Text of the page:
What have the 1790s and robotics in common? – Rachel Hewitt and Alan Winfield

12 May

At first glance I didn’t think a talk about the 1790s and robotics (on the same bill at the Swindon Festival of Literature) would have much in common.

But I was wrong.

For one thing, quack doctor James Graham invented an electrical sex bed in the late 18th century, and, people being people, one of the robotics questions from the audience was, when will we get a sex robot? (Alan is actually chairing a panel discussion in Hay on Wye  about this very thing. It’s sold out.)

Rachel used Mariah Carey’s song Emotions, to demonstrate how modern day attitudes consider emotions firmly in the realm of the personal, whereas in the 18th century they were considered political. Alan Winfield discussed, among other things, how robots could care for people, but couldn’t care about people.

Robots could be set up with a series of parameters that could mimic caring, but ultimately couldn’t care in person.

But does this matter, asked an audience member? What is wrong with a robotic seal or Siri, even, treated as a pet or a friend, a repository for love? Alan replied that it probably didn’t, as long as everyone knew the score.

And perhaps some see a thinking-only creature as the ultimate being, unfettered by emotion whose ‘significance begins and ends with the individual’.

But, Rachel argues, the idea of personal emotion has been one of those things keeping women down. Philosopher Mary Wollstonecraft argued against fellow philosopher and politician Edmund Burke’s idea of chivalry, as based on the idea that women were the property of men. Somewhat depressingly you still see this all over modern day TV and film – the man who must rescue his woman and children at all costs, these feeble receptacles of his love, his weak links. Emotion, Wollstonecraft argued, has been used to make women the toys of men and keep them in their place. Reform themselves – those feminine tropes and moral codes – and reform the world.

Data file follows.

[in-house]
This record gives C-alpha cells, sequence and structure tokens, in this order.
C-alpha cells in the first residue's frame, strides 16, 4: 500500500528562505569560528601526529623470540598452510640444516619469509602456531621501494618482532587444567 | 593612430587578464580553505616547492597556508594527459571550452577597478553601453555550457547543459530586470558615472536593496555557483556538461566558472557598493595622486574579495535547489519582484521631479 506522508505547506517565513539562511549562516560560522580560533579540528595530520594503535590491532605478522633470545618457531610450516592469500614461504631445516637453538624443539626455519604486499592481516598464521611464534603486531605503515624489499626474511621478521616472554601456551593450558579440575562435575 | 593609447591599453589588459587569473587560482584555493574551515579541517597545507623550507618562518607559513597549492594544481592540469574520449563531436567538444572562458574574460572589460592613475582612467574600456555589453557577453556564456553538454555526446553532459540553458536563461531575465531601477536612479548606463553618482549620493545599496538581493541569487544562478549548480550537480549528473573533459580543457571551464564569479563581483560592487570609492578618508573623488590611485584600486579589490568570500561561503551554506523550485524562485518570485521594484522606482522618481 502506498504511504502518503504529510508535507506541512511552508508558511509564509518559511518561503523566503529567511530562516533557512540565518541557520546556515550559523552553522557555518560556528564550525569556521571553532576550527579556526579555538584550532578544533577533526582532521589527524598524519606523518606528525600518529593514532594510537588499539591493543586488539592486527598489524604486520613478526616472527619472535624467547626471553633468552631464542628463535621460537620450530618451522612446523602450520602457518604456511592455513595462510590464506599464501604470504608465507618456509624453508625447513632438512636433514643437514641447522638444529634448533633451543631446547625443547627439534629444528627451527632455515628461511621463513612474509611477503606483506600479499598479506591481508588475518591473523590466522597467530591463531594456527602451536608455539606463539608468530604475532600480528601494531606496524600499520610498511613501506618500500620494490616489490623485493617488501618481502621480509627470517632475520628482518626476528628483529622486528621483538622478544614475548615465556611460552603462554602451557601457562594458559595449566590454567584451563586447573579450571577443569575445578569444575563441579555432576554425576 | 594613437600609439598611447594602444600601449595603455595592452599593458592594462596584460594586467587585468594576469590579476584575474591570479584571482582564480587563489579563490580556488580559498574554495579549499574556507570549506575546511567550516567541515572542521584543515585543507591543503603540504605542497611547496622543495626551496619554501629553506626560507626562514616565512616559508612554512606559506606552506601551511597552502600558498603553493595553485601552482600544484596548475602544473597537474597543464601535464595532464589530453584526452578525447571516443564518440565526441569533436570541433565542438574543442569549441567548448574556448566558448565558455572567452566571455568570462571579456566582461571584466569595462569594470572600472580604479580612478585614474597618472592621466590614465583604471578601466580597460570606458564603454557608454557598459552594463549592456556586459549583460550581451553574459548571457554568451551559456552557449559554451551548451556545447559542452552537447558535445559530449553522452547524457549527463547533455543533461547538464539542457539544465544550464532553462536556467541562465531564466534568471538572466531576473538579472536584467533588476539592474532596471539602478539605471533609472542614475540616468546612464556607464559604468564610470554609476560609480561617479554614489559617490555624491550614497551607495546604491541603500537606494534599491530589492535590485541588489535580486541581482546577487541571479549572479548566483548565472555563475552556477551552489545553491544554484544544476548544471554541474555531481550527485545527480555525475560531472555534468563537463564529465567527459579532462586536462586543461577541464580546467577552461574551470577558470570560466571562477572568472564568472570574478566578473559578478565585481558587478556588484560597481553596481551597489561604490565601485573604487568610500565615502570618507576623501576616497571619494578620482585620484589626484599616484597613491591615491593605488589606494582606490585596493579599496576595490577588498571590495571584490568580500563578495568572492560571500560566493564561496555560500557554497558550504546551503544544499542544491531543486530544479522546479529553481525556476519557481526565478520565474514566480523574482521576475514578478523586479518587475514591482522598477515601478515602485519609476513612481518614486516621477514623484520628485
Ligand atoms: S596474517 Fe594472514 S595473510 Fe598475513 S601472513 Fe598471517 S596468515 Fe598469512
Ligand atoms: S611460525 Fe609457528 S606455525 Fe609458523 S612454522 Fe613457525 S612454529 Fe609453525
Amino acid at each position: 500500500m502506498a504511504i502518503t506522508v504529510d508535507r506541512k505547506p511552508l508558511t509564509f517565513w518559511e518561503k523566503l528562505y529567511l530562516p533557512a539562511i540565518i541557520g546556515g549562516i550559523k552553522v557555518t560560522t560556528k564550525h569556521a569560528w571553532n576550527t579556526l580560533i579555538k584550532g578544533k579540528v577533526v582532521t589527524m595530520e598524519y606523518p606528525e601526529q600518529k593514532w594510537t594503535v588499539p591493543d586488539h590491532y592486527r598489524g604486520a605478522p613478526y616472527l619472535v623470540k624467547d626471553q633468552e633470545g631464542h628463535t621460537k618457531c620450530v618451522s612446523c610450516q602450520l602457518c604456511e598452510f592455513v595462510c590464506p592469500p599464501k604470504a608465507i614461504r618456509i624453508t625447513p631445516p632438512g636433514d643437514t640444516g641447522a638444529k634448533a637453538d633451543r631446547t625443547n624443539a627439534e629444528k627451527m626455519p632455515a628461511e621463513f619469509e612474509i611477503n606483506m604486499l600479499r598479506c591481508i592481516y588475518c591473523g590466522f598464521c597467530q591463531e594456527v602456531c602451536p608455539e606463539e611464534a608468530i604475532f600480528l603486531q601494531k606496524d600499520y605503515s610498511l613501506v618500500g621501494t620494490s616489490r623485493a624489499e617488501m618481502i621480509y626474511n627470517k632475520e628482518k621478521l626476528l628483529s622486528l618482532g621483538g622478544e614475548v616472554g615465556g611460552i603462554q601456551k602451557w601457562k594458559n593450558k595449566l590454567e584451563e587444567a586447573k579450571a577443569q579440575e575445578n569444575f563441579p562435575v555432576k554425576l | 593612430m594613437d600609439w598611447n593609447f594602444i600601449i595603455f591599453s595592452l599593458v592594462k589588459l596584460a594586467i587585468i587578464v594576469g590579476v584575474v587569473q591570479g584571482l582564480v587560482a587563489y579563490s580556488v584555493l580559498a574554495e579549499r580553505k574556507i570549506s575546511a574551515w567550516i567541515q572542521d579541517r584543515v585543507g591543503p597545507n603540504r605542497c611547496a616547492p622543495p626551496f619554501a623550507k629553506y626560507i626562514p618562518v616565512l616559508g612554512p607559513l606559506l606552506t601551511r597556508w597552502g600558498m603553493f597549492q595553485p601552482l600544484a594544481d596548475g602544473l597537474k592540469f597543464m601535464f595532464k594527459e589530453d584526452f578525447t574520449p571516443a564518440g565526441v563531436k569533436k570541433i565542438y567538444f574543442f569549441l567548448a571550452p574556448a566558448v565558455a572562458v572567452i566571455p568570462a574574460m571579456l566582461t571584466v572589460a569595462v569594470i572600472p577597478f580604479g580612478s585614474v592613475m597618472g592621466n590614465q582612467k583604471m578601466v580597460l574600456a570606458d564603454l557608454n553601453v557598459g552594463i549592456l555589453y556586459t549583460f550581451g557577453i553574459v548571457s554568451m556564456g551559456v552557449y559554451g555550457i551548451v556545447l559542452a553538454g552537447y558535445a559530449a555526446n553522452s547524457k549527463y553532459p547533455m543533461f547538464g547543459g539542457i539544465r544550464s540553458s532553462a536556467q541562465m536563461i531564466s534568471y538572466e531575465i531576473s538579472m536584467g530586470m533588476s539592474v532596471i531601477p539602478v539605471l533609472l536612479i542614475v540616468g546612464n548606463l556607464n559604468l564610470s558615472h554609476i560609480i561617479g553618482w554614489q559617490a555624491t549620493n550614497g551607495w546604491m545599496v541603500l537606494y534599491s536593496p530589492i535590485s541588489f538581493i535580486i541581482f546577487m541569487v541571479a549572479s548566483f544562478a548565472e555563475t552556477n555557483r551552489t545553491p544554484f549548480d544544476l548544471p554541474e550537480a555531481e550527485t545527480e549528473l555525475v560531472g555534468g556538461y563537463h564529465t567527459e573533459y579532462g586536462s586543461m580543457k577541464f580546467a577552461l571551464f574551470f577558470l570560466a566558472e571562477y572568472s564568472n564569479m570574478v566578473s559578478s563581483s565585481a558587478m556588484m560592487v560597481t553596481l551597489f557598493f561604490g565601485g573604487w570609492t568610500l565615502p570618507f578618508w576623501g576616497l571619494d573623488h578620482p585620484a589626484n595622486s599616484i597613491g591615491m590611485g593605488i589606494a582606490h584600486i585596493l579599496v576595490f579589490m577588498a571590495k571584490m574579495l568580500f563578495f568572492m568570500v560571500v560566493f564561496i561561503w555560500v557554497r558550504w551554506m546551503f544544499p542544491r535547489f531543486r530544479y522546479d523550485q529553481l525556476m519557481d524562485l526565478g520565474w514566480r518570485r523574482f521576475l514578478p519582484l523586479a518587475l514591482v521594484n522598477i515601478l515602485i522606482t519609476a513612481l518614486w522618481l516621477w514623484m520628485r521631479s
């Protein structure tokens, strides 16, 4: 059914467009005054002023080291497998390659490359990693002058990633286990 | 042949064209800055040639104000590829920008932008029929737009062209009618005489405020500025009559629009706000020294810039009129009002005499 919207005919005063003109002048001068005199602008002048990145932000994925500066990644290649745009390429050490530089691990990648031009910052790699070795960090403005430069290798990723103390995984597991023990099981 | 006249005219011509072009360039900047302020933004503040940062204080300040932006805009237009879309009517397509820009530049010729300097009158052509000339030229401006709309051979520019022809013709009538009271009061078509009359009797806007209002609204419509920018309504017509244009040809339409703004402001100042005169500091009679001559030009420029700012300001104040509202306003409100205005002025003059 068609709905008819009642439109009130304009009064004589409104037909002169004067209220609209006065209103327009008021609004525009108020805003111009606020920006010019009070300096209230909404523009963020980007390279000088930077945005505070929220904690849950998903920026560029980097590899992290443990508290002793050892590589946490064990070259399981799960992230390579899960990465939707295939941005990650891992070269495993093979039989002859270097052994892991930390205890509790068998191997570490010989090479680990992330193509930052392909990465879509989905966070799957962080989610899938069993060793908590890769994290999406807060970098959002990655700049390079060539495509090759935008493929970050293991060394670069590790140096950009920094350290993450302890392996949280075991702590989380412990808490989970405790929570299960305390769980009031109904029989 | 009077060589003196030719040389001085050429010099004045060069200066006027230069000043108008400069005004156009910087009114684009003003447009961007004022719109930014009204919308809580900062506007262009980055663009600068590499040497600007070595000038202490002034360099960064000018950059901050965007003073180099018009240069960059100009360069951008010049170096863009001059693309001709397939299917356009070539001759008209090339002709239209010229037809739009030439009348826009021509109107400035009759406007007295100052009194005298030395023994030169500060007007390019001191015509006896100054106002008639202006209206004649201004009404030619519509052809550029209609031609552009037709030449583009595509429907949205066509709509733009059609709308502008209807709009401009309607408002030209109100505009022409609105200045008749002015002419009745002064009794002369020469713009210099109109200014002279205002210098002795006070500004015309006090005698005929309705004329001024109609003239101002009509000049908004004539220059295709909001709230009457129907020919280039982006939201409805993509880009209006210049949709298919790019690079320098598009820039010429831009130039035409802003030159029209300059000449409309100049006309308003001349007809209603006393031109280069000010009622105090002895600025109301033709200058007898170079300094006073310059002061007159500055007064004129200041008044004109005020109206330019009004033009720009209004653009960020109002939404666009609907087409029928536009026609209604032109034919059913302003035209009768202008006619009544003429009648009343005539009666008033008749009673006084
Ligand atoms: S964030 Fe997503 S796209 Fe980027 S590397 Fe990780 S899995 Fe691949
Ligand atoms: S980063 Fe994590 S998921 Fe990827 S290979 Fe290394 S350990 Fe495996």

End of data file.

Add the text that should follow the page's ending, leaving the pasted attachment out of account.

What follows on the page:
Wollstonecraft wasn’t against emotion, she just felt (thought?) it would be better served changing the world. Rachel wants to bring back this idea of regulated emotion, to harness it to create change, rather than see it as an instinctive, out-of-control bodily thing affecting only how ‘I’ feel. It’s OK to feel cross about climate change or poverty, as long as you use it to do something about it. I’d argue this is a change not of emotion, but how we act on those emotions. Perhaps the change is moving from the powerless emotion to the empowered emotion, coined by Reinhold Niebuhr –  ‘God grant me the serenity to accept the things I cannot change, the courage to change the things I can, and the wisdom to know the difference.’

There’s a couple of things which gives Alan the sleep-depriving emotion of worry. Lack of diversity in robotics, for one, mostly white libertarian young men, he says. This is not just an equality thing – the current development of robots which work alongside people and replace parts of the body, need to work for all types of people. Wollstonecraft would agree. Another is the lack of transparency into robotic ethics – the Arizona Uber self-driving car fatality in March should never have happened; test-driving robotics in a human environment – especially on the back of a secret deal done with the state governor – is ‘criminally irresponsible’. Another thing which would benefit from some robust philosophy – and re-reading of Asimov and K. Dick.

So, Alan’s team at the Bristol University Robotics Laboratory has created robots who eat food (and poop too) which led to festival and refugee toilet lights powered by urine. But – should we be worried yet about sentient AI? According to Alan we are as close to sentient AI as the first space flight is to warp drive. Which either means we’re getting warp drive soon, or artificial emotional people are a long way off.

(PS if you want to know about Ebenezer Sibly and the spermatic liquor, and the electrical sex bed, you’ll have to read Rachel’s book.)

Rachel Hewitt, author of A Revolution of Feeling: the Decade that Forged the Modern Mind, and Alan Winfield, author of Robotics: a Very Short Introduction, spoke at the Swindon Arts Centre as part of the Swindon Festival of Literature, 11 May 2018.

For the latest on robotics, visit robohub.org

Words by Louisa Davison. Festival photos © Fernando Bagué. Pee Power from Bristol Post

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